Investor, philanthropist and conservative mega-donor Foster Friess died Thursday at age 81 following an undisclosed illness, according to a statement from his family.
"We are grateful for the wonderful life Foster lived and thankful for the many people who have shared their prayers during his illnesses," the statement read. "We know many of you mourn with us, and we will have more details soon on Foster's funeral."
Remembrance services are set for Scottsdale, Arizona; Jackson, Wyoming; and his birthplace of Rice Lake, Wisconsin.
After a stint in the Army where he served as an intelligence officer for the 1st Guided Missile Brigade in Fort Bliss, Texas, Friess became an investment banker. After 10 years, he and his wife, Lynnette, founded their own firm in 1974 where he was a "visionary investor and pioneer in growth stock picking," according to the family's press release.
Forbes named Friess Associates' Brandywine Fund one of the top performers of the decade ending in 1990, and CNBC and Fox News' Neil Cavuto both called Friess one of the "century's great investors."
Friess donated more than $500 million during his life to causes around the globe, including providing fresh water to remote villages, supporting the fight against ISIS and helping people recover from addiction.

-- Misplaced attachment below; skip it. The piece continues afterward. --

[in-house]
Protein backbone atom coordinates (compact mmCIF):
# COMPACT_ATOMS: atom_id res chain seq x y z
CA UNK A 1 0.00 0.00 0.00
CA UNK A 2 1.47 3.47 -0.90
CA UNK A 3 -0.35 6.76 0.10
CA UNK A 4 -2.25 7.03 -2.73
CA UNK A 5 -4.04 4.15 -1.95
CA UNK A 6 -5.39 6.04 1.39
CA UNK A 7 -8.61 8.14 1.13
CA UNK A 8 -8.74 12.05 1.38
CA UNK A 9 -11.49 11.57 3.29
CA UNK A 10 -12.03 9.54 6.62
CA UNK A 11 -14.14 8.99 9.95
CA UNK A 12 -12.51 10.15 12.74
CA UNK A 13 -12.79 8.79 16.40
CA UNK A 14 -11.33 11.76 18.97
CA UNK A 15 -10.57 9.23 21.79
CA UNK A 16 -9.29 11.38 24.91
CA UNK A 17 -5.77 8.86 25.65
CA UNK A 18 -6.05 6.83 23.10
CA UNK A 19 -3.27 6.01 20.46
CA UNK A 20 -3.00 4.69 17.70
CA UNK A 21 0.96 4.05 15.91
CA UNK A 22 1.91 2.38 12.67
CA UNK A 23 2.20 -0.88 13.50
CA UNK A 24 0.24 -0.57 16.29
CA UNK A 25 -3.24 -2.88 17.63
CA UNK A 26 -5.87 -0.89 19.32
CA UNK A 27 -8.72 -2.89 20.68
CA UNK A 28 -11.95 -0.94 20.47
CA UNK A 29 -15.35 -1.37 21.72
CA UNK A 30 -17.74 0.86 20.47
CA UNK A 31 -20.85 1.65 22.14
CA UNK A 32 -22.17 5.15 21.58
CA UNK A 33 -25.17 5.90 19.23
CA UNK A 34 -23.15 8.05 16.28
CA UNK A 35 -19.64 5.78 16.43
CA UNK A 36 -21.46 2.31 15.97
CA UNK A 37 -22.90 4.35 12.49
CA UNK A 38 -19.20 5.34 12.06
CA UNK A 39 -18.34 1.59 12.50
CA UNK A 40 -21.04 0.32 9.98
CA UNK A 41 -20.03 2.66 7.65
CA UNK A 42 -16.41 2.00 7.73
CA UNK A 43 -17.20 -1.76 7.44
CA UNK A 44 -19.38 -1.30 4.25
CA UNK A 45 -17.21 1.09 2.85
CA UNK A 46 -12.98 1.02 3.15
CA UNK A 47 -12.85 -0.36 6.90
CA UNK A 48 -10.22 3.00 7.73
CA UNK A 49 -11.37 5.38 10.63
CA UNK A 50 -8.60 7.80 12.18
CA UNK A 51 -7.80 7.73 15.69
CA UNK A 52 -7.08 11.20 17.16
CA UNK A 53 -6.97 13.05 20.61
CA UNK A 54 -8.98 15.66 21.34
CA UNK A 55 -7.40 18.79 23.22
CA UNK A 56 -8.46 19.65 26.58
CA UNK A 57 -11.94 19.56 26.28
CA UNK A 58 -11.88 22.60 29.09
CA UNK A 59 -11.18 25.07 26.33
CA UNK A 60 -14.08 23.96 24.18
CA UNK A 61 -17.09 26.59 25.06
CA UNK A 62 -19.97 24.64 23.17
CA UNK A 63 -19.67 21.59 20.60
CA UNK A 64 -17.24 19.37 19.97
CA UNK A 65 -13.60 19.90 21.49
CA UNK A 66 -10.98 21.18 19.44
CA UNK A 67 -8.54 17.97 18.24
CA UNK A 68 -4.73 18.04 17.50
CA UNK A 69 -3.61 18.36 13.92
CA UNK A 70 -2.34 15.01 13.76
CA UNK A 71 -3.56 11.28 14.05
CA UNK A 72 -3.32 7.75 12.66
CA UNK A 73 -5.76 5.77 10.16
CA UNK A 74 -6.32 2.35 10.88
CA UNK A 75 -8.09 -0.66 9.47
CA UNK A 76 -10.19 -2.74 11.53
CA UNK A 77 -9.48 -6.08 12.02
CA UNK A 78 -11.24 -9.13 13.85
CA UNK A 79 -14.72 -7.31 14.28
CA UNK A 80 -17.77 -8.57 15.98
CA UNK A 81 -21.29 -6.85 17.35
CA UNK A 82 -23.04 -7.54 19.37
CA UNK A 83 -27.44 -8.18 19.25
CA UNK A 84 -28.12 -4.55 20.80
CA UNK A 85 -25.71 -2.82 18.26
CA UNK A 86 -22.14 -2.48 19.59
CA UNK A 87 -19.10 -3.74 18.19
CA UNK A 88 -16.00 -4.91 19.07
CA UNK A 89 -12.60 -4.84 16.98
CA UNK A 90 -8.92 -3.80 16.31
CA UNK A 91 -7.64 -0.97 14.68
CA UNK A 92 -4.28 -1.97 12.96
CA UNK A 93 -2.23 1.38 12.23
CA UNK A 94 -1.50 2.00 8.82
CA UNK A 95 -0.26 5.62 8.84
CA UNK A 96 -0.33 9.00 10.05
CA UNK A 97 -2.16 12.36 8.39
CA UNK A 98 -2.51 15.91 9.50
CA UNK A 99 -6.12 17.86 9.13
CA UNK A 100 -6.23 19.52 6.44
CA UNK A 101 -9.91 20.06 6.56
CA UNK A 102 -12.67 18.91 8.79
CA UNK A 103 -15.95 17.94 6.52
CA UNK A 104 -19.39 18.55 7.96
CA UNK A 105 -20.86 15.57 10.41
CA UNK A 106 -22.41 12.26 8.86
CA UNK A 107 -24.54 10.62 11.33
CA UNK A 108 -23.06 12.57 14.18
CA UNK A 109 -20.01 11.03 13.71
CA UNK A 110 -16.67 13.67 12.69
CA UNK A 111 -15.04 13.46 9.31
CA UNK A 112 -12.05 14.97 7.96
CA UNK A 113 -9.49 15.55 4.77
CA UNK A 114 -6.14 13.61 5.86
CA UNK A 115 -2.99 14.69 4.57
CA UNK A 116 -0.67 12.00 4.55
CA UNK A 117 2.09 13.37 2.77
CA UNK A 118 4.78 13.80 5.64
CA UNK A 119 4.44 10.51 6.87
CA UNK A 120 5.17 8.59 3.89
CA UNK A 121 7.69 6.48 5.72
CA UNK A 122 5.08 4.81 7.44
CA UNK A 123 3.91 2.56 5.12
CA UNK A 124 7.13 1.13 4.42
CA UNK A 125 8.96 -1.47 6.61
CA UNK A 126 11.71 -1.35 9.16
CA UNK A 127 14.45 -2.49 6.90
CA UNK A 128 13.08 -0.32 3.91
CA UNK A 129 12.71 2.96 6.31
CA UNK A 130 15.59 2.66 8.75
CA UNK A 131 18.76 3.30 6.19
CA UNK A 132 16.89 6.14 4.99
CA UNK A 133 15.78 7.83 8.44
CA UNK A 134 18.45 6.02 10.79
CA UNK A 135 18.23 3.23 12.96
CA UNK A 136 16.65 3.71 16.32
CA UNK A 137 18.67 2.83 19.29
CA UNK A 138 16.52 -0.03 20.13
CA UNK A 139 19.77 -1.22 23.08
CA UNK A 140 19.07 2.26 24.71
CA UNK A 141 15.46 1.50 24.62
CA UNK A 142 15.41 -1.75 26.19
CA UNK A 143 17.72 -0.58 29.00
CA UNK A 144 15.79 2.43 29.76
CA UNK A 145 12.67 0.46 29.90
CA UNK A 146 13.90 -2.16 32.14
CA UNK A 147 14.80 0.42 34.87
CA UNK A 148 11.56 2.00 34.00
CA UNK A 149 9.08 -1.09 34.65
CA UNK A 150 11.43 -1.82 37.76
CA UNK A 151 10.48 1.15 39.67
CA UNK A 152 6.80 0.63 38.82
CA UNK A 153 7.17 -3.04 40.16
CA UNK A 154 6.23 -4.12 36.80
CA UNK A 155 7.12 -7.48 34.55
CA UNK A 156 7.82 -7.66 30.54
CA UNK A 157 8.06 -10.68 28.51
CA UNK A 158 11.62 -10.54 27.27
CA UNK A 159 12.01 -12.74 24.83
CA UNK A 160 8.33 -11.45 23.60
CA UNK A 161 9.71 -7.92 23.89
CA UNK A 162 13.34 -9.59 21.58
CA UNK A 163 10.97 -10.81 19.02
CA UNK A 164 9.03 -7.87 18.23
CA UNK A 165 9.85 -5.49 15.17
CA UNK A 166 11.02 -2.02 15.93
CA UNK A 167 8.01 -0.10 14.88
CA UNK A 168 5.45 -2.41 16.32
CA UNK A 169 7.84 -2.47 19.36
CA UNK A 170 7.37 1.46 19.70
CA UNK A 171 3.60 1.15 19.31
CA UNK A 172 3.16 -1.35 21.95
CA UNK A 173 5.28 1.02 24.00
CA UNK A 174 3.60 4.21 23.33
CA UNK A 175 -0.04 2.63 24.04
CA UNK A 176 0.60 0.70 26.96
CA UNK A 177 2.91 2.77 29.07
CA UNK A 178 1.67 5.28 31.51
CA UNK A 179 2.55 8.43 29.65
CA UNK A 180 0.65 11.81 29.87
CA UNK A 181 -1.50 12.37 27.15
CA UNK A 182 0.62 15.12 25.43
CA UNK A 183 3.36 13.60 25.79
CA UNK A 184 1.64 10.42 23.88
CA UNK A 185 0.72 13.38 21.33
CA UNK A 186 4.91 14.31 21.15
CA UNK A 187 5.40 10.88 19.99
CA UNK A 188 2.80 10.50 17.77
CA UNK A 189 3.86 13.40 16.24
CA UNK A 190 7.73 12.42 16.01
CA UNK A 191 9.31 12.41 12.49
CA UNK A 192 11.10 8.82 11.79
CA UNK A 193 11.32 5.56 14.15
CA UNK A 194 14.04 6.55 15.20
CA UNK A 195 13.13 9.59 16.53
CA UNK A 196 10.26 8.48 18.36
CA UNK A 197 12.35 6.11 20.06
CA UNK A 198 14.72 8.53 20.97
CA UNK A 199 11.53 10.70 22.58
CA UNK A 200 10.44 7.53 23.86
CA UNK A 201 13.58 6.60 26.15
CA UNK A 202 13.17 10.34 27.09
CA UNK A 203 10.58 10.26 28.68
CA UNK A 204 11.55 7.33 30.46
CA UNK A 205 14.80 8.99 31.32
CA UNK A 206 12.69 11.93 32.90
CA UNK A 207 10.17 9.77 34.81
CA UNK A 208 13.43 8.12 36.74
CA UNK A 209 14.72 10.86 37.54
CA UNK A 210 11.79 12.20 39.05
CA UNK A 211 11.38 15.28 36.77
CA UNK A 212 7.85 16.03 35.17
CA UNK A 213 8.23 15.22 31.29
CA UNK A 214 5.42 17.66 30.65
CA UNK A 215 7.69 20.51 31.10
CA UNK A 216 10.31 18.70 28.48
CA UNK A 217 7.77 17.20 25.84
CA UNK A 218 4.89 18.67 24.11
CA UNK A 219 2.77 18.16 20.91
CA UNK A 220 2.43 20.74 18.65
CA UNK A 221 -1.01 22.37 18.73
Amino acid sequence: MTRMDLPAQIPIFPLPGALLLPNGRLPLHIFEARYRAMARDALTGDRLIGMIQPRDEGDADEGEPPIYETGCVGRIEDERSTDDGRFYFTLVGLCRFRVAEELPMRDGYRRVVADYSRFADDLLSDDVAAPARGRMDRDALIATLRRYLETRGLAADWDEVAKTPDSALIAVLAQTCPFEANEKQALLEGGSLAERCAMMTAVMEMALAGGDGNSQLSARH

He was named "Humanitarian of the Year" in 2000 at the National Charity Awards Dinner in Washington, D.C. — an award won previously by Coretta Scott King, Bob Hope, President George H.W. Bush and Lady Bird Johnson.
He was also awarded the Muhammad Ali Humanitarian Award by the boxing legend himself in 1999.
Friess became a born-again Christian in 1978 and identified as an evangelical.
According to an archived About page of his website, despite professional success, Foster says that his "personal life struggled."
It was at that point he said, "I did one of those 'born again' things and invited Jesus to become the 'Chairman of the Board' of my life," which Friess credited with all his later successes.
His political donations were to Republican and convervative causes. He gave $250,000 to Rick Santorum's reelection campaign in 2006, and about that much to the Republican Governors Association.
He was a major funder of Santorum's 2012 presidential run.
He also gave $100,000 to defeat Democrats' efforts to recall GOP Wisconsin Gov. Scott Walker in 2011, and has been recognized for donating to the Koch brothers' political activities.
Friess ran for governor of Wyoming in 2018 with the backing of then-President Donald Trump, but lost the GOP primary. He considered a Senate run the same year at the urging of Steve Bannon, but eventually decided against it.
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